Research that led to the identification of MinocyclineFrom the November 2011 FAST Newsletter
Title: Approaching clinical trials...."What a long, strange trip it's been"
Author: Edwin J. Weeber, Ph.D.
For those of you who are new to FAST and haven't read previous articles, and/or listened to my anecdotes about my involvement in Angelman syndrome (AS) research, I would like to walk you down the "short path" of where we were a few years ago, and how a basic science approach has forged an unexpected path to the first upcoming clinical trial to test a therapeutic for AS. My sincere hope is that you will see, as I did, the logical progression the research has taken, how it intersected and very much walked hand-in-hand with the mission of FAST. Our progress has allowed us to form a unique perspective for the future of Angelman Syndrome research and hope for Angels everywhere.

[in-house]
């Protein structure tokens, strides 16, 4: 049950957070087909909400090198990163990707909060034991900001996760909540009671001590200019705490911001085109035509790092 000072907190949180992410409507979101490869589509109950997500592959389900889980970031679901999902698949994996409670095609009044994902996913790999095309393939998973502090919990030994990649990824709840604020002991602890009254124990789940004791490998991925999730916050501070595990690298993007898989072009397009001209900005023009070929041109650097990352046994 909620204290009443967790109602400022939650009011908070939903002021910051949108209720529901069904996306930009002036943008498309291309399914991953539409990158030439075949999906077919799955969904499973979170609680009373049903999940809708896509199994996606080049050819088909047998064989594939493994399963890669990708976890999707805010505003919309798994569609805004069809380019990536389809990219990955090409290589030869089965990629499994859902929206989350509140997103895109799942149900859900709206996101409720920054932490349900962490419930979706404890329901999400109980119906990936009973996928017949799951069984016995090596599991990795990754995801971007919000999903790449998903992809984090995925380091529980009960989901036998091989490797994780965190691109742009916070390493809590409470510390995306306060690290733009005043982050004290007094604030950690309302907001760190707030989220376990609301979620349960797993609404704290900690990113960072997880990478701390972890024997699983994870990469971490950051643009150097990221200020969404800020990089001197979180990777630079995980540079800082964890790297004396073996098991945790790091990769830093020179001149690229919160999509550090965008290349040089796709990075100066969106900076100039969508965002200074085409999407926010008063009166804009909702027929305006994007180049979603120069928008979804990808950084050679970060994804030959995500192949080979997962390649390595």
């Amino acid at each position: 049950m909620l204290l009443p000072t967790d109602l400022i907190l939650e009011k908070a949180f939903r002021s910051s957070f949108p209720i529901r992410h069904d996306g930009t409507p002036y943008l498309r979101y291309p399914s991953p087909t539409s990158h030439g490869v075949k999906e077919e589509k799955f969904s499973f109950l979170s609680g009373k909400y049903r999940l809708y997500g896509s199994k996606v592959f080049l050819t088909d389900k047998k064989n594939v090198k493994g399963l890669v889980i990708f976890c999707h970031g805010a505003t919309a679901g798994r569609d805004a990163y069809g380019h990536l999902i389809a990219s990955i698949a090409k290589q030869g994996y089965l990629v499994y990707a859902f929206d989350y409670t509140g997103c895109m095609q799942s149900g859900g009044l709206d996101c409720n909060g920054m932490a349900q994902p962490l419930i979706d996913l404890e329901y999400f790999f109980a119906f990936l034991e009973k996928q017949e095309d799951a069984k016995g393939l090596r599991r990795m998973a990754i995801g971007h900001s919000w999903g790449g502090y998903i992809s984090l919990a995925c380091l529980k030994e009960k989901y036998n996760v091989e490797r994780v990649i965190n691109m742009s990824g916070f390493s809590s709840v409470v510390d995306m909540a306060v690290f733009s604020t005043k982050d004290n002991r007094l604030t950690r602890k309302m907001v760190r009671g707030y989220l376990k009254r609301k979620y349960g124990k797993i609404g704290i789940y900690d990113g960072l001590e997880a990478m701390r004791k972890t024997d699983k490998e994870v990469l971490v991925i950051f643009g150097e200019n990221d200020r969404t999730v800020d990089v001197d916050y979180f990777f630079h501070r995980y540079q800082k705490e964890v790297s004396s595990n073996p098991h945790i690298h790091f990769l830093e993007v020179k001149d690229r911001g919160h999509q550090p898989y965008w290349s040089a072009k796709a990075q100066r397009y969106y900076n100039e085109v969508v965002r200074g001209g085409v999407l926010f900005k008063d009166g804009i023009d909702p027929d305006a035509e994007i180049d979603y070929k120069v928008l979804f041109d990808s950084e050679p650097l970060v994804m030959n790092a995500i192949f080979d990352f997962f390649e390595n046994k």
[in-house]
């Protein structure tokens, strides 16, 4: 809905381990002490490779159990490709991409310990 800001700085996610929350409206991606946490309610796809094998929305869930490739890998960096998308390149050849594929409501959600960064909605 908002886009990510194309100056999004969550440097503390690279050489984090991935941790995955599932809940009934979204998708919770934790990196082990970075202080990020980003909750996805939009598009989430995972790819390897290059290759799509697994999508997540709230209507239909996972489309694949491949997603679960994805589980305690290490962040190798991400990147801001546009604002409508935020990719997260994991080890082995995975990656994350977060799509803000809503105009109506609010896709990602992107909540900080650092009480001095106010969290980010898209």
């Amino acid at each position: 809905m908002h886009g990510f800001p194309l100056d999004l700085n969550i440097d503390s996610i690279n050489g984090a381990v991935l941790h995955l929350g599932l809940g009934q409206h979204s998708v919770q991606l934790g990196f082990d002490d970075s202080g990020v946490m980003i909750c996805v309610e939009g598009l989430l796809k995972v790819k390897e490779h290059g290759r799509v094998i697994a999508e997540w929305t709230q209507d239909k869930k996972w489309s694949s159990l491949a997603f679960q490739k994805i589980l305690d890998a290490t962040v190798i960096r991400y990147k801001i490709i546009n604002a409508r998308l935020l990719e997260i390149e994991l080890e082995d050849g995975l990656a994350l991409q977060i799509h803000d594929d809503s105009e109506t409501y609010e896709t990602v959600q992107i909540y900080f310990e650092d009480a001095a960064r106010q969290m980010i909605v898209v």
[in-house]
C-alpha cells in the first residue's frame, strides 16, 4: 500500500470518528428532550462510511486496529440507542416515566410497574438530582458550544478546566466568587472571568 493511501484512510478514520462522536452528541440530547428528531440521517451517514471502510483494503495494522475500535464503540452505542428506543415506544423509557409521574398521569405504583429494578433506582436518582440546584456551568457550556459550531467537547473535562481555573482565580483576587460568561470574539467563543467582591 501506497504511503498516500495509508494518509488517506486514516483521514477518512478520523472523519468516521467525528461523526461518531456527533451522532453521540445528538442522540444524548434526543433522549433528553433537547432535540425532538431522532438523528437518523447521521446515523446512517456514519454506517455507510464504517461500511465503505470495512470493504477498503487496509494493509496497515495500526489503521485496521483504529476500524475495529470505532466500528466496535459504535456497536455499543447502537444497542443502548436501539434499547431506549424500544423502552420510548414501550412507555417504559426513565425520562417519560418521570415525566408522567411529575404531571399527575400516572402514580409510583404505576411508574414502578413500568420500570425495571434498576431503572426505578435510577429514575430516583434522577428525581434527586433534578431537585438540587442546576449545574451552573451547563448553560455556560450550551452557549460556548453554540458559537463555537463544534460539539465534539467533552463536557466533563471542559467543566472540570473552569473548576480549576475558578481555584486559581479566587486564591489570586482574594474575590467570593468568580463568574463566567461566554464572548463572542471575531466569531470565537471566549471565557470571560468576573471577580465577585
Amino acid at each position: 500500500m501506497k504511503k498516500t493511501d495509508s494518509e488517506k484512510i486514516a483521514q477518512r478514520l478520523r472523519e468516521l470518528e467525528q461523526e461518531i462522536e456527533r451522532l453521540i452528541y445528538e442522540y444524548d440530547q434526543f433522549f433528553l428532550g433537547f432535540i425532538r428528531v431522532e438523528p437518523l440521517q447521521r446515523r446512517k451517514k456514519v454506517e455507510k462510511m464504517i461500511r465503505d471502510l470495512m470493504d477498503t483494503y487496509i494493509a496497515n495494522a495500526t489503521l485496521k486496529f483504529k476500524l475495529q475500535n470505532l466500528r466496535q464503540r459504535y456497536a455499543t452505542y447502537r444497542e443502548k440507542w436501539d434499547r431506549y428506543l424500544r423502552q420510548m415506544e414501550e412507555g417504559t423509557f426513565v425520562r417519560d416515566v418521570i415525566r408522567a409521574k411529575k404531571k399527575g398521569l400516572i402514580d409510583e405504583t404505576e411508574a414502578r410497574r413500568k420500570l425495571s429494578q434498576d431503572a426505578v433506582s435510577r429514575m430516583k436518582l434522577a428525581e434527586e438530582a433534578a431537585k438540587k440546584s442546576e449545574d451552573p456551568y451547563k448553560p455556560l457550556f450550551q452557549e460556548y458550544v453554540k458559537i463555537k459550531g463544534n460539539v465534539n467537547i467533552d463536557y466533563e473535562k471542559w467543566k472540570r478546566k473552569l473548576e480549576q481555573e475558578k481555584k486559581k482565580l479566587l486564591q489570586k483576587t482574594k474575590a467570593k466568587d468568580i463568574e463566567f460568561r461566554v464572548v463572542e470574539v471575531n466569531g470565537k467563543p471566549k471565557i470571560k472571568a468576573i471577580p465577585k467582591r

An important turning point for Angelman syndrome research in general was the paper Dr. Elgersma and I authored in 2007 entitled "Rescue of neurological deficits in a mouse model for Angelman syndrome by reduction of alpha-CaMKII inhibitory phosphorylation." This paper contained interesting data generated in two different laboratories separated by the Atlantic. However, beyond the face value of the data we presented, was the fact that an enzyme not directly associated with the AS gene (Ube3a) was capable of removing all of the major symptoms in the mouse model of Angelman syndrome. Following the strict definition of a cure (a means of correcting or relieving anything that is troublesome or detrimental), this was a genuine genetic cure of the animal model. This particular method of a cure could never be used for humans with AS, simply because the genetic changes that led to the cure of the mouse model occurred literally before conception. Simply put, the rescued AS mice developed and were born with both the mutation in Ube3a and a mutation in a different gene, CaMKII, which allowed these mice to be born and mature without the symptoms of AS. What this didn't tell us, is whether or not modifying CaMKII in an individual that already had AS would be of benefit so long after the brain had formed and developed. However, it is believed that this enzyme (CaMKII) is not significantly expressed in the human brain until after birth, so the rescue we saw in the mouse model could represent a "cure" after the development of the brain. It is probable that the developmental processes that form the brain in individuals with AS are unaffected and only after birth does the dysfunction begin to manifest. It is important to note that the term "Developmental Disorders" is used for most cognitive childhood disorders, i.e. Fragile X, Rett Syndrome and Autism, and proposes that the disorder is linked with the in utero development of the individual. Think about this: the brain is made up of 100 billion neurons making 3-5 quadrillion synaptic connections in order to function. A genetic or environmental insult to that incredible complexity in connections during the formation of the brain is devastating and irreversible. In other words, there is simply no way to rewire a brain that has been wired incorrectly during development. However, if Angelman Syndrome was not a developmental disorder, and the brain formed correctly, then an effective therapy may be possible.